developing assessment specifications and frameworks, designing the 
methodology of the assessment, developing appropriate student 
achievement levels for each grade and subject tested, developing 
standards and procedures for interstate and national comparisons, 
developing guidelines for reporting and disseminating results, and 
releasing initial NAEP results to the public.
    The policy options being considered by the Ad Hoc Committee are 
presented below. They are not mutually exclusive. Some could go into 
effect quickly while others would be for medium-term or long-range 
implementation. NAEP is a representative-sample survey, designed to 
produce valid, comparable data on the academic achievement of large 
groups of students. It is prohibited by law from providing results for 
individual children or schools. The options are being considered 
because of concern that variations in exclusion and accommodation rates 
may jeopardize the fairness and comparability of NAEP results.
    The options on which public comment is sought are as follows:
    (1) Retain current procedures--Testing conditions on NAEP for SD 
and ELL students follow those on state tests with limited exceptions. 
Accommodation and exclusion rates are posted in the appendix of NAEP 
reports. No adjusted scores or cautionary flags.
    (2) Adopt uniform national rules for accommodations and exclusions:
    (a) For Students with Disabilities--Determine testing conditions 
according to the severity, category, and/or nature of disability or 
based on brief screener exam.
    (b) For English Language Learners--Determine whether to take NAEP 
in English by English language proficiency screener. Provide NAEP in 
Spanish if below cut-score.
    (c) Provide incentive for schools to encourage testing of SD and 
ELL students by scoring excluded students at the 5th percentile 
nationwide instead of the current practice of exclusions not affecting 
group average. Incentive may be needed to accept uniform rules because 
student participation in NAEP is voluntary by law.
    (3) Conduct targeted testing at ability level:
    (a) Offer to all students, using assessment booklets at different 
levels of difficulty--low, medium, and high.
    (b) Offer less difficult or ``accessible'' booklets to SD and ELL 
only. Might be similar in concept to NCLB ``alternate assessments'' but 
must be on NAEP scale.
    Determine level by brief locator test or percentile score on state 
assessment. Follow standard testing procedures.
    (4) Adjust scores--Use full population estimates or variant to 
adjust for exclusions. Present as principal means of reporting in NAEP 
Report Cards, alternate presentation in appendix, or prominently 
displayed on NAEP Web site.
    (5) Add cautionary flags:
    (a) For exclusions, if 5 percent or more of sample is excluded from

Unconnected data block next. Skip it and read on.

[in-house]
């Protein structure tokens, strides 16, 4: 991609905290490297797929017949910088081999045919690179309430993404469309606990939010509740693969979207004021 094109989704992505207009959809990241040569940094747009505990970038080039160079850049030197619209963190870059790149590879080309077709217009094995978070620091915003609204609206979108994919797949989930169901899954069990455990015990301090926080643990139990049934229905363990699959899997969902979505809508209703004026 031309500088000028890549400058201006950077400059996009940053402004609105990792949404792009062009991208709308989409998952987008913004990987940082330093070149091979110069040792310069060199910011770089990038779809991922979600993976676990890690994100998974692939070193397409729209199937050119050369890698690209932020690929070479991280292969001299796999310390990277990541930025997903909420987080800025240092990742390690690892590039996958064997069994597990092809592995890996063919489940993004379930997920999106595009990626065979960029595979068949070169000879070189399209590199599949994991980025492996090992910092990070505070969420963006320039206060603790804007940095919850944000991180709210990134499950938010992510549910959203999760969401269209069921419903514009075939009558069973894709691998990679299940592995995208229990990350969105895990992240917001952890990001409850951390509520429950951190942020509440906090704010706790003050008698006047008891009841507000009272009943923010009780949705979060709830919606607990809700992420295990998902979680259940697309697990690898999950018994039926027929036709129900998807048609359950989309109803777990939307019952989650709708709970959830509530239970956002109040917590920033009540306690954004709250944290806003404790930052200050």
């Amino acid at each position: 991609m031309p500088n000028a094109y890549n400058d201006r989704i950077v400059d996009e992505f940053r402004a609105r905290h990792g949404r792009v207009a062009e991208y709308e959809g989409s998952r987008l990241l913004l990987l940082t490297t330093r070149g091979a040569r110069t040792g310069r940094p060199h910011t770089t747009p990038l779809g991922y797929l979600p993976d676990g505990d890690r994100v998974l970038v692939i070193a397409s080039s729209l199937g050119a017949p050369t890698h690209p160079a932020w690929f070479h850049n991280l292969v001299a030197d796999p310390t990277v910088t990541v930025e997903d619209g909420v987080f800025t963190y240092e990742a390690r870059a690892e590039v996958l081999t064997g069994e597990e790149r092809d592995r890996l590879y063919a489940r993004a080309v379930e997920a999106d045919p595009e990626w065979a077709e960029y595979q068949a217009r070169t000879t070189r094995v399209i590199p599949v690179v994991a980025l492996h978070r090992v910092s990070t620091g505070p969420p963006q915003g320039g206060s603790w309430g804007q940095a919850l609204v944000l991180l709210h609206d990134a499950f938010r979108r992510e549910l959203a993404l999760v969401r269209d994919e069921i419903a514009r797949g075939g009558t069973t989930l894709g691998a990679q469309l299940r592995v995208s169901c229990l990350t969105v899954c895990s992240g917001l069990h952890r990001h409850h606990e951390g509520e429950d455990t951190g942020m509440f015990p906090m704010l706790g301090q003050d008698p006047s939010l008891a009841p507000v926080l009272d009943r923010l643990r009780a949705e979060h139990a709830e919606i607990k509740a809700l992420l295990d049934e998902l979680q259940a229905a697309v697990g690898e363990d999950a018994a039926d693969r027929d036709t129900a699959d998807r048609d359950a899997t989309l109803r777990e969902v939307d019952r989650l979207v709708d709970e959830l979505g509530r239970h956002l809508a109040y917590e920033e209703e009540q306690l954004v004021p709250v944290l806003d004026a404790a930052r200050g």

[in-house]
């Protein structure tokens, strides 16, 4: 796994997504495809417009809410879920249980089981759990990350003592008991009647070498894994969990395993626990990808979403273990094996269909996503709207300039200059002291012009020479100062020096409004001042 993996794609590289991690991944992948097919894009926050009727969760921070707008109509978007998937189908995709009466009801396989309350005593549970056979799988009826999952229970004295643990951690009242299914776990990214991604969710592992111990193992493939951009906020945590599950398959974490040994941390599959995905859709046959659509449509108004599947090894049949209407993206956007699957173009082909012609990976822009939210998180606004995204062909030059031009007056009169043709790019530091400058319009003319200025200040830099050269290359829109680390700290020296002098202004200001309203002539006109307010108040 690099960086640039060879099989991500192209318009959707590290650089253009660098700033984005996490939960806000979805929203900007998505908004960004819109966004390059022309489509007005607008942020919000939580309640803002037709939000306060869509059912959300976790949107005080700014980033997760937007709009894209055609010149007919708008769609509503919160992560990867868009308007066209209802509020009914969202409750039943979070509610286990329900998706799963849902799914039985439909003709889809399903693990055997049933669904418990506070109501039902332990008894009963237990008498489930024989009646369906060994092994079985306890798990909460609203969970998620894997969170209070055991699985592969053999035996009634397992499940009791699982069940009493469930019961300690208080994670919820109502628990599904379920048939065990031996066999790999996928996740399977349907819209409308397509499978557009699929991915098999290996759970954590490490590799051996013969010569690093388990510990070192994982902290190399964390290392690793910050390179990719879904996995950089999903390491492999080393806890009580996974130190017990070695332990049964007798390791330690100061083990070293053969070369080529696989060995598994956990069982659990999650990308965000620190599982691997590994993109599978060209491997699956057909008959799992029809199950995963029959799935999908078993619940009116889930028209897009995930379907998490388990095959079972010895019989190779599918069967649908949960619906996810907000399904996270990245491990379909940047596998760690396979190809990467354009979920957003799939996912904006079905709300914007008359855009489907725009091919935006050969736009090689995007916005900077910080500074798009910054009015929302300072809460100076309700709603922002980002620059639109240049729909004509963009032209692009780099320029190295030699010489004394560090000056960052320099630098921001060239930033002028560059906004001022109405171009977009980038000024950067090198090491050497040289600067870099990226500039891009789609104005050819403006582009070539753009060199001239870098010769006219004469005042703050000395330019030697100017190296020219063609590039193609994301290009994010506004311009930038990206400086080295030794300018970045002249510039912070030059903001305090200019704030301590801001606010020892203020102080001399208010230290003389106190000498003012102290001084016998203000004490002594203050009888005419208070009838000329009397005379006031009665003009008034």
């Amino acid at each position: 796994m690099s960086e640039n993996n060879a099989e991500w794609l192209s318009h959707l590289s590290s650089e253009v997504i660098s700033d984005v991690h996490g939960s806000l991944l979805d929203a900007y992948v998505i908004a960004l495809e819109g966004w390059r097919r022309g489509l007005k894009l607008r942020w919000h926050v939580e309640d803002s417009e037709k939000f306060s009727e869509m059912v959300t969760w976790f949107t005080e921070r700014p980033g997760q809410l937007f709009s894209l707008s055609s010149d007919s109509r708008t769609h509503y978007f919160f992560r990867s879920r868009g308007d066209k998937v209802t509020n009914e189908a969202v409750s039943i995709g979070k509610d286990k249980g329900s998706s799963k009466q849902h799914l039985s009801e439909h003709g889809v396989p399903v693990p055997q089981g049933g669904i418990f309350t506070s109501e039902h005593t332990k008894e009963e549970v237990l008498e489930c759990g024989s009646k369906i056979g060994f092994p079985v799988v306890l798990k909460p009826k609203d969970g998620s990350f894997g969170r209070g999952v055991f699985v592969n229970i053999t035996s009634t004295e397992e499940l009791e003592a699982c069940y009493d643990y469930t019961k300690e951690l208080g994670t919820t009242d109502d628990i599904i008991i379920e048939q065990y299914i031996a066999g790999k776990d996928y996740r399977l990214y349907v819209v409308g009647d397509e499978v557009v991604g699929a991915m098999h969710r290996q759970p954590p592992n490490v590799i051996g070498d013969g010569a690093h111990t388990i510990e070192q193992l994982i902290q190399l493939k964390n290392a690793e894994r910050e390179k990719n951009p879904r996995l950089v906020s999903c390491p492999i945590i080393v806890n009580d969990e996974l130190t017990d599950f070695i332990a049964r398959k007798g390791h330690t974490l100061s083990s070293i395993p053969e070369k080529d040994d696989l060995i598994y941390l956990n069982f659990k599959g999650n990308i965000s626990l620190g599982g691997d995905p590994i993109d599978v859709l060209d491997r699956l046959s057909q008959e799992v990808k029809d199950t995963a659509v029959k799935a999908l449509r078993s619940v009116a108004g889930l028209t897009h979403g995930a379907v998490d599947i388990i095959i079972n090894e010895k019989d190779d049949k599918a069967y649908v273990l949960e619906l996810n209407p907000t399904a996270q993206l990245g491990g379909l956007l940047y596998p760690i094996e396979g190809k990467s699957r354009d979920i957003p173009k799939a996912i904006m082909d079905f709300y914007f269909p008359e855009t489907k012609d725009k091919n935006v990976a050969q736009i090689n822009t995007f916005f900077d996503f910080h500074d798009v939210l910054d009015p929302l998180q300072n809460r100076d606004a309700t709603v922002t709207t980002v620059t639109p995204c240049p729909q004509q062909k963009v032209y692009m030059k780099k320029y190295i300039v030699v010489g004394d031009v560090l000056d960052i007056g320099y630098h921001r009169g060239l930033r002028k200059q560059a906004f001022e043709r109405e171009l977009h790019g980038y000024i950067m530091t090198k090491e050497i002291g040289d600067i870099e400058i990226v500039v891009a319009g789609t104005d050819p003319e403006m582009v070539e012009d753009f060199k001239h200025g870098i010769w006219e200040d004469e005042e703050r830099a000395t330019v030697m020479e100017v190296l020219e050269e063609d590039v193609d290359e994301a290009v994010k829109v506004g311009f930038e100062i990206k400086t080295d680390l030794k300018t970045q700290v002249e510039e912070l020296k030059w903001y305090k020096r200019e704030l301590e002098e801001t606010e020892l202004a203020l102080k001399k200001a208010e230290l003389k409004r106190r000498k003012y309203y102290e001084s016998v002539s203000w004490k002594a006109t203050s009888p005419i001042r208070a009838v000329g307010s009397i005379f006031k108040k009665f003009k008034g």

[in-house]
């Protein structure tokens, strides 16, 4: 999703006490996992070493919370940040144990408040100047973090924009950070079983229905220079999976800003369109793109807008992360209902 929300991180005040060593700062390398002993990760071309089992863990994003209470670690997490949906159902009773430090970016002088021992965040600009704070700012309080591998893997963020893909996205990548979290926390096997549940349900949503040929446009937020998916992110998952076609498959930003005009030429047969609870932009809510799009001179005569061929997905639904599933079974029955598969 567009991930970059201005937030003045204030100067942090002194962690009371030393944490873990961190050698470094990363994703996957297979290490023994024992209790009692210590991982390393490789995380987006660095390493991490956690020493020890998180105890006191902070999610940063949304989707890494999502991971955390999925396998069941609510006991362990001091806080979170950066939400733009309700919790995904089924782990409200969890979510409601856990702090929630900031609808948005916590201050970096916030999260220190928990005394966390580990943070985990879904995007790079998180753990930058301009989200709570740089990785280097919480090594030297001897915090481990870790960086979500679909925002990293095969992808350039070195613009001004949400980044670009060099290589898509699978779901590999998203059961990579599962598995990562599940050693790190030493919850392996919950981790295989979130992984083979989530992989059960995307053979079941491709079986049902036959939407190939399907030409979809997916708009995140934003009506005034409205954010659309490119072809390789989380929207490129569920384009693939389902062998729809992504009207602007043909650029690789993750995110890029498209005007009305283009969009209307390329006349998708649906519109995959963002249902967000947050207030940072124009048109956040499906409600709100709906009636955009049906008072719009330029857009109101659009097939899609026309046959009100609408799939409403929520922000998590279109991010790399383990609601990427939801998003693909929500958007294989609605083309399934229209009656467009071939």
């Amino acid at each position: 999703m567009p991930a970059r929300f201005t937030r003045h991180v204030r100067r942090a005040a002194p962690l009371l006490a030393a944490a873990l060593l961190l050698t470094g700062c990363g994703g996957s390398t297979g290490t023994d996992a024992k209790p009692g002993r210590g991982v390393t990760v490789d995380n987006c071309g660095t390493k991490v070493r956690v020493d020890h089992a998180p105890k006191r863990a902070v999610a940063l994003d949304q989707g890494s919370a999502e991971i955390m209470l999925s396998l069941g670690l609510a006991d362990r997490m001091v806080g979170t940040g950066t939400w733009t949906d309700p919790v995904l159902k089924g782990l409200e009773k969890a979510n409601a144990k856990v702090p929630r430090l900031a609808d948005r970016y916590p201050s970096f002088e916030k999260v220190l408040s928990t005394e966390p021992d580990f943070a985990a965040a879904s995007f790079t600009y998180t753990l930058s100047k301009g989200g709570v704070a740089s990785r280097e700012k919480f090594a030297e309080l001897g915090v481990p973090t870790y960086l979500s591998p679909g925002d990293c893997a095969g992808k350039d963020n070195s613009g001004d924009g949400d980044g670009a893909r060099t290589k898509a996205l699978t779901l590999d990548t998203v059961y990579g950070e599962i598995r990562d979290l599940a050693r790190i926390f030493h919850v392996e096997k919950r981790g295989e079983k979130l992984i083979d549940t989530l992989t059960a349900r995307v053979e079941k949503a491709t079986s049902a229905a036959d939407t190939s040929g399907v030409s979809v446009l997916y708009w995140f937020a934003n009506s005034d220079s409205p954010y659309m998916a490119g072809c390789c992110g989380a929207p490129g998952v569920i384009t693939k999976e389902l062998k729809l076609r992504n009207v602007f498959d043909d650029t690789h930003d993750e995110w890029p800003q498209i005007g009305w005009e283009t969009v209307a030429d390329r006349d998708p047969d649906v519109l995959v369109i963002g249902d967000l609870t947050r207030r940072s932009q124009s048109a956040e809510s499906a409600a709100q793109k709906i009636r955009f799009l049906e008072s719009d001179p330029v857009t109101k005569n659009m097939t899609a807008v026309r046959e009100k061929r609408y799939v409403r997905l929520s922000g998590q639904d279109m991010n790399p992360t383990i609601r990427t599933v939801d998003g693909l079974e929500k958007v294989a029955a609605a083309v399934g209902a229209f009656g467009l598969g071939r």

NAEP testing, a cautionary flag would accompany a state's scores. This 
would be similar to rule in the TIMSS and PIRLS international 
assessments. Might also flag if exclusion rate changed more than 3 
percentage points from prior assessment year.
    (b) For accommodations, flag if 10 percent or more of sample is 
tested under non-standard conditions OR accommodation rate changed more 
than 5 percentage points from prior assessment year.
    (c) Use ``reasonable'' target exclusion rates (rather than a 
uniform rate) that vary by demography and testing practice of states. 
Flag if actual rates exceed targets or change by a defined margin.
    (6) Research validity of accommodations most widely-used on state 
tests--Results may expand or reduce the list of accommodations 
prohibited by NAEP because they alter a fundamental attribute of the 
assessment, e.g. reading-aloud the reading assessment or allowing 
calculators on all sections of math. Studies may include extended time 
to help determine if time should be deemed fundamental.
    (7) Offer a screener exam to determine whether students can 
``meaningfully participate'' in the National Assessment without an 
accommodation that is provided on state tests but is not permitted by 
NAEP. Currently, these students are routinely excused from the National 
    (8) Change rules for IEPs to have NAEP considered separately from 
state tests--Rules for preparing individualized education programs 
(IEPs) for SD students may be altered by state action or revised by 
federal regulation, guidance, or law. Separate consideration for 
participating in NAEP from IEP for state tests because the National 
Assessment is required to produce valid representative-sample group 
results for the nation, states, and urban districts and may not provide 
data or impose consequences on individual students and schools.
    (9) Make minor changes in NAEP report language and placement of 
information about exclusions and accommodations.
    In addition to commenting on these options, members of the public 
are also encouraged to present other relevant views and 
    A detailed summary of the hearing that is informative to the public 
and consistent with the policy of section 5 U.S.C. 552b(c) will be 
available to the public within 14 days of the meeting. Records are kept 
of all Board proceedings and are available for public inspection at the 
U.S. Department of Education, National Assessment Governing Board, 
Suite 825, 800 North Capitol Street, NW., Washington, DC,

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from 9 a.m. to 5 p.m. Eastern Time, Monday through Friday.
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well as all other documents of this Department published in the Federal 
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    Note: The official version of this document is the document 
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Regulations is available on GPO Access at:

    Dated: January 6, 2009.
Mary Crovo,
Interim Executive Director, National Assessment Governing Board, U.S. 
Department of Education.
[FR Doc. E9-261 Filed 1-9-09; 8:45 am]